This warm, rich variation on traditional cranberry sauce is both sweet and savory, always a great combination, and very different from the traditional Thanksgiving side dish. And don’t worry, you can serve it to the kids. Most of the alcohol evaporates in the cooking.
About the cranberries. Don't try this with fresh cranberries. Dried cranberries, sometimes called craisins, are like raisins. The secret is that the dried berries reconstitute with the wine and get plump and rich.About the port. I prefer New York ruby ports for this recipe because they are fruitier than California ports and tawny ports. Look for Taylor or Widmer. If you can't find them, a California port like Gallo will do just fine.About the thyme. You can use 2 teaspoons dried thyme leaves if you wish, but I prefer the powder because it disappears while leaves get in your teeth. If you have dried thyme, powder them in a coffee grinder or a mortar and pestle. If you have fresh thyme, toss in two sprigs about 2" long and then fish them out before serving.About the white pepper. I prefer white pepper because it disappears in the mix, but if you don't have any, go ahead and use fresh ground black pepper.About the salt. Remember, Morton coarse kosher salt is half the concentration of table salt so if you use table salt, use half as much. Click here to read more about salt and how it works.About the orange zest. The zest is just the very thin layer or orange on the outer skin of the orange. It is rich in flavor and orange oils. The white layer just below the zest is the pith and it is bitter, so you need an orange zester tool, or a microplane, or a potato peeler to remove it. The zester and microplane produce tiny shreds, perfect for this recipe. If you use a potato peeler, you need to chip the zest into tiny bits. The strips in the picture above are decorative and would need to be chopped up for the recipe. If you get a little white it is OK, but not too much.Do ahead. This dish can be made in advance and refrigerated. Just leave out the butter. Warm the mix in the microwave or a saucepan, then add the butter, and stir it in with a spoon, not a whisk.About the salt. Remember, Morton coarse kosher salt is half the concentration of table salt so if you use table salt, use half as much. Click here to read more about salt and how it works.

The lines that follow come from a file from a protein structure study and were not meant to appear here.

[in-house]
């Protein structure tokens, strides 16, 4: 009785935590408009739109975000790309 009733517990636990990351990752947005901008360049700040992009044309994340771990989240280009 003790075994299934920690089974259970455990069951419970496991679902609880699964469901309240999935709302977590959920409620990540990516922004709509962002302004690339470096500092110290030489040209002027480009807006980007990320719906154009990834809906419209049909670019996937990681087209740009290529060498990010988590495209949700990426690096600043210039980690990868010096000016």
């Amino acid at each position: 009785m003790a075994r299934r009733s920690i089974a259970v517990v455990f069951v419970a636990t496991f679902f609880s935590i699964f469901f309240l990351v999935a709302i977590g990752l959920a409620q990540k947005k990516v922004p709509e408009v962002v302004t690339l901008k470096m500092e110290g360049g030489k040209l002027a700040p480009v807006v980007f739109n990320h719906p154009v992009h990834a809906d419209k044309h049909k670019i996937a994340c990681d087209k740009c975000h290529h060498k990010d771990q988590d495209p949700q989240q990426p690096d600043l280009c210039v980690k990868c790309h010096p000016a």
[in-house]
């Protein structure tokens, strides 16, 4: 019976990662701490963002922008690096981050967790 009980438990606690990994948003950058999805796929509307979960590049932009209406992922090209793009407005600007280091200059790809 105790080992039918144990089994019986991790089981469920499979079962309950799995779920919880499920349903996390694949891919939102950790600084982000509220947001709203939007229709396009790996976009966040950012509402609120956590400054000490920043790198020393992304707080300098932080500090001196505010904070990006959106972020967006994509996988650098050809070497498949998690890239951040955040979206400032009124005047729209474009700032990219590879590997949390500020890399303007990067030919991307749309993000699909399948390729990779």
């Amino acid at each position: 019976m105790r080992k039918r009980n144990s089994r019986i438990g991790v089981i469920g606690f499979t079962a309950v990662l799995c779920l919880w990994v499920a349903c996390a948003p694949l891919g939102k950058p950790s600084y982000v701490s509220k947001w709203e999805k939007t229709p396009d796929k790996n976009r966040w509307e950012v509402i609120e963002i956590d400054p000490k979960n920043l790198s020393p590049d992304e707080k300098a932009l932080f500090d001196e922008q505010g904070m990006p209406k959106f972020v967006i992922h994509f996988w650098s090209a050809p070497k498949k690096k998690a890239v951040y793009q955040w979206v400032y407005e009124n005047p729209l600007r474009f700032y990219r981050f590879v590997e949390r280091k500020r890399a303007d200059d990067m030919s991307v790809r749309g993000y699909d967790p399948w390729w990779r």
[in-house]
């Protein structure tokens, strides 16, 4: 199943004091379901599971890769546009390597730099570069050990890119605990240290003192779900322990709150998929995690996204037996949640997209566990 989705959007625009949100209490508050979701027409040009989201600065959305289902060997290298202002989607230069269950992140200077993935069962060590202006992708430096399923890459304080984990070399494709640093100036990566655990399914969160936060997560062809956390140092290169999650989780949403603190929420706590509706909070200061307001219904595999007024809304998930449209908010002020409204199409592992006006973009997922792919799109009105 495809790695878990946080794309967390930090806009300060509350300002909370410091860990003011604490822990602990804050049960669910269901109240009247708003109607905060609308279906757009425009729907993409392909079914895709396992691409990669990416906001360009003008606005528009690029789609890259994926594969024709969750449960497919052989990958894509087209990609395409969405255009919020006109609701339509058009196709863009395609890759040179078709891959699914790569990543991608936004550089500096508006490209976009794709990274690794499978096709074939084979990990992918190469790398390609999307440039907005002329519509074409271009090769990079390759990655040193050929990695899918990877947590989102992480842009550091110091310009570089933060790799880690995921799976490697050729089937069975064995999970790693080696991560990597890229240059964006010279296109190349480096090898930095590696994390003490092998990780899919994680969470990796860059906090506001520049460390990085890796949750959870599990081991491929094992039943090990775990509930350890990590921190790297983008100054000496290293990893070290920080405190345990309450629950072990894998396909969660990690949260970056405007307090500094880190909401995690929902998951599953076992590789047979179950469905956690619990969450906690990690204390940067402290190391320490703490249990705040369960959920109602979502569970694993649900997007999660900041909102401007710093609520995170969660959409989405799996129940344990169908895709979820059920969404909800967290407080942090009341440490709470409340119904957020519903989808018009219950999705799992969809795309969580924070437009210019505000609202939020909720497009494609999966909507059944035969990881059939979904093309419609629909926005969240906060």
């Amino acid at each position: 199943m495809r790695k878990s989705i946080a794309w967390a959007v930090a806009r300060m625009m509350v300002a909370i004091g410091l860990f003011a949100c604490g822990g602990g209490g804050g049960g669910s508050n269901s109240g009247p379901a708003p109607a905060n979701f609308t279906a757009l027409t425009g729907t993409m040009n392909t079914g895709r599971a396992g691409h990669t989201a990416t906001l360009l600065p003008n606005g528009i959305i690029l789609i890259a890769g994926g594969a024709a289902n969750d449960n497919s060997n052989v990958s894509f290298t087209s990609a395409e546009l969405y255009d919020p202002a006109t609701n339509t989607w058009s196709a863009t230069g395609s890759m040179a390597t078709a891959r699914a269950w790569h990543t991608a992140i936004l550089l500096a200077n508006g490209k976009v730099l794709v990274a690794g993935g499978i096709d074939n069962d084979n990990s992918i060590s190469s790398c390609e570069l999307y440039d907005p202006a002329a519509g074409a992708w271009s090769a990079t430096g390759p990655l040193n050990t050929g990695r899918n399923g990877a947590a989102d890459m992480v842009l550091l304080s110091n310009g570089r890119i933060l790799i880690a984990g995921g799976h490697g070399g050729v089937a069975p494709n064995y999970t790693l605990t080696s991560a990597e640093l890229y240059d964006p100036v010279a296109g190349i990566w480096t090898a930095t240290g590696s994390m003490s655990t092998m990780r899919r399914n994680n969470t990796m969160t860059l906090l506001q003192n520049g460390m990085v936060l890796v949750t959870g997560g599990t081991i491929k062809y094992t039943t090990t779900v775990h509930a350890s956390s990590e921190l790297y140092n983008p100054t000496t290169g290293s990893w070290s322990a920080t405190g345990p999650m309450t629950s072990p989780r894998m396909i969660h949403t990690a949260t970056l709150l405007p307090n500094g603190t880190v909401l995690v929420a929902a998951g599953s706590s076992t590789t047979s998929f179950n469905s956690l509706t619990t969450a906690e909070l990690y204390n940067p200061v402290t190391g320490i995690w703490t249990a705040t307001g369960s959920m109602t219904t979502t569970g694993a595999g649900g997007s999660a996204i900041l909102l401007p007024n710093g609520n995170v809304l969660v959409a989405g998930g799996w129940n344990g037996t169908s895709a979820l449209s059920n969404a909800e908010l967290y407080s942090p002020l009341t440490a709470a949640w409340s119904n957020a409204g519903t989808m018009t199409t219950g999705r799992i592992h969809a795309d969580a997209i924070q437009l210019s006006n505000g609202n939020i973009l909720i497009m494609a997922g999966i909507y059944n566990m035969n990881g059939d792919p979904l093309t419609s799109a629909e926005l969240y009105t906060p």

These recipes were created in US Customary measurements and the conversion to metric is being done by calculations. They should be accurate, but it is possible there could be an error. If you find one, please let us know in the comments at the bottom of the page
Cook. In a saucepan stir together the port, balsamic vinegar, cranberries, shallot or onion, and thyme. Simmer until most of the liquid has evaporated, about 1 hour. Don't dry it out. This process cooks out most of the alcohol, but there may still be a little left, but nowhere near enough to get anyone tipsy.
Serve. Just before serving, stir in the butter, salt and pepper to taste, and the orange zest. Serve warm.
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